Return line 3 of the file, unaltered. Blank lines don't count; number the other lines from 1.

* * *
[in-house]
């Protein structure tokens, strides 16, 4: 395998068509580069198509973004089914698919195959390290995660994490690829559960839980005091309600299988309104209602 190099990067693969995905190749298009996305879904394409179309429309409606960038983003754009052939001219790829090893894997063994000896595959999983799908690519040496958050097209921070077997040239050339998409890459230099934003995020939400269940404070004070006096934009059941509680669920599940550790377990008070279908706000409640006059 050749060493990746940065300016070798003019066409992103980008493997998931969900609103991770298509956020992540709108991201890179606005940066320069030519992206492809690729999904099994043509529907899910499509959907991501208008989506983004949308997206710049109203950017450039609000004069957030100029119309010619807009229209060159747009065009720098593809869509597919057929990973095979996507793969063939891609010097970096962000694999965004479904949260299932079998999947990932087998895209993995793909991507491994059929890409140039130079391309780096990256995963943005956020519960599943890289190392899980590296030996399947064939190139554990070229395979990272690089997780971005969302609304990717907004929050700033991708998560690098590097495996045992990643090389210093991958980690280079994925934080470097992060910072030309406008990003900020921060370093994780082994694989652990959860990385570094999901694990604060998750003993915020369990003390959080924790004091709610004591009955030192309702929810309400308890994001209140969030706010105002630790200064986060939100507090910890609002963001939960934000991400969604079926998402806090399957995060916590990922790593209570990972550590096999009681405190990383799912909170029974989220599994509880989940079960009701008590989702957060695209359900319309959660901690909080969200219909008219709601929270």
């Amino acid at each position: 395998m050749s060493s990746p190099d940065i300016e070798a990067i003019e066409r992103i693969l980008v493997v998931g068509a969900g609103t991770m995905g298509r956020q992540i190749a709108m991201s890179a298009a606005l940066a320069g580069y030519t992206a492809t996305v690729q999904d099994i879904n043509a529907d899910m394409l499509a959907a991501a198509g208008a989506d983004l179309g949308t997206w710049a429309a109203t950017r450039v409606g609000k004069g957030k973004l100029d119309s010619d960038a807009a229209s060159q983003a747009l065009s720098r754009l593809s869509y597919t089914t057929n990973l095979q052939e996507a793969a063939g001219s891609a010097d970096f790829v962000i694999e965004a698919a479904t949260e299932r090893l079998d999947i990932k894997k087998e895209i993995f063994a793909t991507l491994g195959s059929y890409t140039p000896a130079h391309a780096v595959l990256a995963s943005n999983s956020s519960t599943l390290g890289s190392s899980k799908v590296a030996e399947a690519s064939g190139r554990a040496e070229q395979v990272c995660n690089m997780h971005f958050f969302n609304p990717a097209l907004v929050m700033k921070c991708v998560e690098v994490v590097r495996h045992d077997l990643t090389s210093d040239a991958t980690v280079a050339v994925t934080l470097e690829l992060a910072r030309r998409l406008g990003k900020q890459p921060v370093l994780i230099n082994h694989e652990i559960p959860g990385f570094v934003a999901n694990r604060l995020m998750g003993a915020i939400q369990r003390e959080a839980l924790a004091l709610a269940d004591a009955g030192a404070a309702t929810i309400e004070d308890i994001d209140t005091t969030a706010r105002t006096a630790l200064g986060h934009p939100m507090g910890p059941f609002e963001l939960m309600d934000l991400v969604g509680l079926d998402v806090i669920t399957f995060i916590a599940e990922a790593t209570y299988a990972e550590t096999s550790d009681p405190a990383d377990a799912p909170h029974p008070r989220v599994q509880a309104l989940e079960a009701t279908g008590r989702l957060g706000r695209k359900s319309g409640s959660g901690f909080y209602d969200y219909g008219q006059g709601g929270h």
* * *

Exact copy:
């Amino acid at each position: 395998m050749s060493s990746p190099d940065i300016e070798a990067i003019e066409r992103i693969l980008v493997v998931g068509a969900g609103t991770m995905g298509r956020q992540i190749a709108m991201s890179a298009a606005l940066a320069g580069y030519t992206a492809t996305v690729q999904d099994i879904n043509a529907d899910m394409l499509a959907a991501a198509g208008a989506d983004l179309g949308t997206w710049a429309a109203t950017r450039v409606g609000k004069g957030k973004l100029d119309s010619d960038a807009a229209s060159q983003a747009l065009s720098r754009l593809s869509y597919t089914t057929n990973l095979q052939e996507a793969a063939g001219s891609a010097d970096f790829v962000i694999e965004a698919a479904t949260e299932r090893l079998d999947i990932k894997k087998e895209i993995f063994a793909t991507l491994g195959s059929y890409t140039p000896a130079h391309a780096v595959l990256a995963s943005n999983s956020s519960t599943l390290g890289s190392s899980k799908v590296a030996e399947a690519s064939g190139r554990a040496e070229q395979v990272c995660n690089m997780h971005f958050f969302n609304p990717a097209l907004v929050m700033k921070c991708v998560e690098v994490v590097r495996h045992d077997l990643t090389s210093d040239a991958t980690v280079a050339v994925t934080l470097e690829l992060a910072r030309r998409l406008g990003k900020q890459p921060v370093l994780i230099n082994h694989e652990i559960p959860g990385f570094v934003a999901n694990r604060l995020m998750g003993a915020i939400q369990r003390e959080a839980l924790a004091l709610a269940d004591a009955g030192a404070a309702t929810i309400e004070d308890i994001d209140t005091t969030a706010r105002t006096a630790l200064g986060h934009p939100m507090g910890p059941f609002e963001l939960m309600d934000l991400v969604g509680l079926d998402v806090i669920t399957f995060i916590a599940e990922a790593t209570y299988a990972e550590t096999s550790d009681p405190a990383d377990a799912p909170h029974p008070r989220v599994q509880a309104l989940e079960a009701t279908g008590r989702l957060g706000r695209k359900s319309g409640s959660g901690f909080y209602d969200y219909g008219q006059g709601g929270h």